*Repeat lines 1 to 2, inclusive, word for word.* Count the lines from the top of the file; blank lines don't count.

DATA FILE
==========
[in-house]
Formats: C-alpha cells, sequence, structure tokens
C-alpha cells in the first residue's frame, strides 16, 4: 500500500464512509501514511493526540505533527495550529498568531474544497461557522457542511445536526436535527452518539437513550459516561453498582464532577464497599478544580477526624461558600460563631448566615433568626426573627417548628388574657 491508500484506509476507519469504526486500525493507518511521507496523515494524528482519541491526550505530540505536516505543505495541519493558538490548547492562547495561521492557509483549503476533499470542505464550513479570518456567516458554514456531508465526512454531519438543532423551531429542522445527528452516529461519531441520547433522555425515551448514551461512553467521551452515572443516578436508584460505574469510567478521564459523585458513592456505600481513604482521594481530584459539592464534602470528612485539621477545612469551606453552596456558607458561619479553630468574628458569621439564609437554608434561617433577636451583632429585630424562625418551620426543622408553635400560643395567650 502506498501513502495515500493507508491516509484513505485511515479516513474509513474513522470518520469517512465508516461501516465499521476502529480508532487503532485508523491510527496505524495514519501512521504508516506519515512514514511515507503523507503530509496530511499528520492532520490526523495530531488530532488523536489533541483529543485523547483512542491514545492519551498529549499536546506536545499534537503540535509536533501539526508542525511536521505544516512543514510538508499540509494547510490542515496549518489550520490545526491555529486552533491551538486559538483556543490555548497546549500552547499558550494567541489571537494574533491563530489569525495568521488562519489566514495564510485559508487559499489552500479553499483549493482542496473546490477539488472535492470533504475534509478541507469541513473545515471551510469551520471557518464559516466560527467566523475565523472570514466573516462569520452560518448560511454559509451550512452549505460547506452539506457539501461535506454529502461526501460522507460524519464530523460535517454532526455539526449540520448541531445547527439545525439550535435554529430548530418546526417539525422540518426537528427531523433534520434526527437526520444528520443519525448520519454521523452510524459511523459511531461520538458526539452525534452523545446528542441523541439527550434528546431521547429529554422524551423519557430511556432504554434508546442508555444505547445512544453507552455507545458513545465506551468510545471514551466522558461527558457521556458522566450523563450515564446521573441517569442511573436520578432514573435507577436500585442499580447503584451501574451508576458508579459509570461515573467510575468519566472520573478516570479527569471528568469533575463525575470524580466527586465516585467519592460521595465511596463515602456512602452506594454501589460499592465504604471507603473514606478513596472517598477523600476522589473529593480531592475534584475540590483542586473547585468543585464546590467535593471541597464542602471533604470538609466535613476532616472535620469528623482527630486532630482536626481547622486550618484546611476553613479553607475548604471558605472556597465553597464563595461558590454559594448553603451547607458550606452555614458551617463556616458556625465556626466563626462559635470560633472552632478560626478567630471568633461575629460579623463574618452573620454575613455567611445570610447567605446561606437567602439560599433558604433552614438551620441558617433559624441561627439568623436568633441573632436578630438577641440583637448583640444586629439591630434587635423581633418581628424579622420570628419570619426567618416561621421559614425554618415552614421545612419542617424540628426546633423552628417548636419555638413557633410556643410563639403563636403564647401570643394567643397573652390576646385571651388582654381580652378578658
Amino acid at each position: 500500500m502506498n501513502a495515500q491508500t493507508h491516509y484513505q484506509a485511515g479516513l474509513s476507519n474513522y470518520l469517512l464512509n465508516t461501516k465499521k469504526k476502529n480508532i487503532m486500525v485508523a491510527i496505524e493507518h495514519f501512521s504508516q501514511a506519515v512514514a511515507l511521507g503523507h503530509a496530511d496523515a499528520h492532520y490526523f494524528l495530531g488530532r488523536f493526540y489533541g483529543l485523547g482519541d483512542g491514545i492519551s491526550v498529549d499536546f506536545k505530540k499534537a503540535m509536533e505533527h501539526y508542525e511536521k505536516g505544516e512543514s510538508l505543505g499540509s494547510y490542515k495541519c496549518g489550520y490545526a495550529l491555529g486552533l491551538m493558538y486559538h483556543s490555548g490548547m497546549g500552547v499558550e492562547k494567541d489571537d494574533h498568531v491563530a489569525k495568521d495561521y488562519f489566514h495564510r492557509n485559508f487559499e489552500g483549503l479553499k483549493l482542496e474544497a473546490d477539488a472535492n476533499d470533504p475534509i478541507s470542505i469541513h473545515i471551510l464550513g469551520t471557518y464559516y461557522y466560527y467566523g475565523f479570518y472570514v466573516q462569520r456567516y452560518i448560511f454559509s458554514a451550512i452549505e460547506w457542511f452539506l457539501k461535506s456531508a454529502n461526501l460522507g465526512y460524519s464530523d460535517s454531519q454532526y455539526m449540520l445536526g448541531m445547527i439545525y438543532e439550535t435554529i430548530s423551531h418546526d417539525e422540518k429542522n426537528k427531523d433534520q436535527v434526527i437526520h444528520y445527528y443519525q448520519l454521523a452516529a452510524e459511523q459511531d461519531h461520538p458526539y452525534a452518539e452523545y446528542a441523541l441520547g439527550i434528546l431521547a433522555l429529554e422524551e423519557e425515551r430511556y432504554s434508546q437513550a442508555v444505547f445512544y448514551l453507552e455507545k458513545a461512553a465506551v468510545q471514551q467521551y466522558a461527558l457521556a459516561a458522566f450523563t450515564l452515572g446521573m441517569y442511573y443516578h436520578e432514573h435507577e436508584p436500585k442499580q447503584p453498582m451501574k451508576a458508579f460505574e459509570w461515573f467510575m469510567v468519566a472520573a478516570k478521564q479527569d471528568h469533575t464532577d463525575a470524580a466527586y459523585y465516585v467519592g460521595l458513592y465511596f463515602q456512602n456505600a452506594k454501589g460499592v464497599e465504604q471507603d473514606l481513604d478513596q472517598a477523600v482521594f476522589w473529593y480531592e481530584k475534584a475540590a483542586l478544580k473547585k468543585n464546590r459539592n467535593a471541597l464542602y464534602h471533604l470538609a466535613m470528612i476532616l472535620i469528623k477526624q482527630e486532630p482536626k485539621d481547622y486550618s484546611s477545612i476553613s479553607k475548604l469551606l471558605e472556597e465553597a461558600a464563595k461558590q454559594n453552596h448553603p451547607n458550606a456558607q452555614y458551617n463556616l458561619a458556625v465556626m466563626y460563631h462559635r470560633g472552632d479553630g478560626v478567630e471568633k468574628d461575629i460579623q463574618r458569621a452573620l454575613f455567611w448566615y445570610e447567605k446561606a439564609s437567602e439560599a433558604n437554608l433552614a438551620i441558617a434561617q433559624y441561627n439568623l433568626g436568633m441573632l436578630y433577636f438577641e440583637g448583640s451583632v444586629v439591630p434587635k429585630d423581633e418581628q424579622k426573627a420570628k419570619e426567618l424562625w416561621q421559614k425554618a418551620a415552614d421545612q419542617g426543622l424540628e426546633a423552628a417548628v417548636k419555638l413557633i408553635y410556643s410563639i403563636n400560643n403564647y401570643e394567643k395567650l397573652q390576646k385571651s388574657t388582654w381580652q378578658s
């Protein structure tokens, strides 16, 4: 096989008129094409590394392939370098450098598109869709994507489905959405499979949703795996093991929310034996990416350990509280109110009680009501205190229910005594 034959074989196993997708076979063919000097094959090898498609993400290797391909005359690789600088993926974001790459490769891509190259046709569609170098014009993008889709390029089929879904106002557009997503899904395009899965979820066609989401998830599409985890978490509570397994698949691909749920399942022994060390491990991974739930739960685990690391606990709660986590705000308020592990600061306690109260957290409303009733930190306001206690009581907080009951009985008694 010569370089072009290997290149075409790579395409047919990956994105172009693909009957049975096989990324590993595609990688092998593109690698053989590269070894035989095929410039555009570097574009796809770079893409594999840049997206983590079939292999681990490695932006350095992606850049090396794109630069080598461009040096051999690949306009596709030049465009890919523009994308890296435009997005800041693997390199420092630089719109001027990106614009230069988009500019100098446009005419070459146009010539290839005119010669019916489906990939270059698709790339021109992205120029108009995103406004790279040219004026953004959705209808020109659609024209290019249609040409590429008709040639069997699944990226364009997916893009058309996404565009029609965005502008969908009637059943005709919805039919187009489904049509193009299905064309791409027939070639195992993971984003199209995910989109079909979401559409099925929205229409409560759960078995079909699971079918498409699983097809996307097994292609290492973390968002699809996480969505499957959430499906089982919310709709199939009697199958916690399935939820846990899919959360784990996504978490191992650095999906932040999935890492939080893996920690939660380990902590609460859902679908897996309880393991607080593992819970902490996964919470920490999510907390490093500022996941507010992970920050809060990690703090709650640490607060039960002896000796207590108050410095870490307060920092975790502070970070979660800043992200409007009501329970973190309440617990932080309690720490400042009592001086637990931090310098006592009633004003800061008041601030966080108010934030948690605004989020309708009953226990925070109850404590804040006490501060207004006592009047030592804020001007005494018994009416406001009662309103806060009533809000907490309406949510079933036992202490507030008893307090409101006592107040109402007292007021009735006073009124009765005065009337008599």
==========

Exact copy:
[in-house]
Formats: C-alpha cells, sequence, structure tokens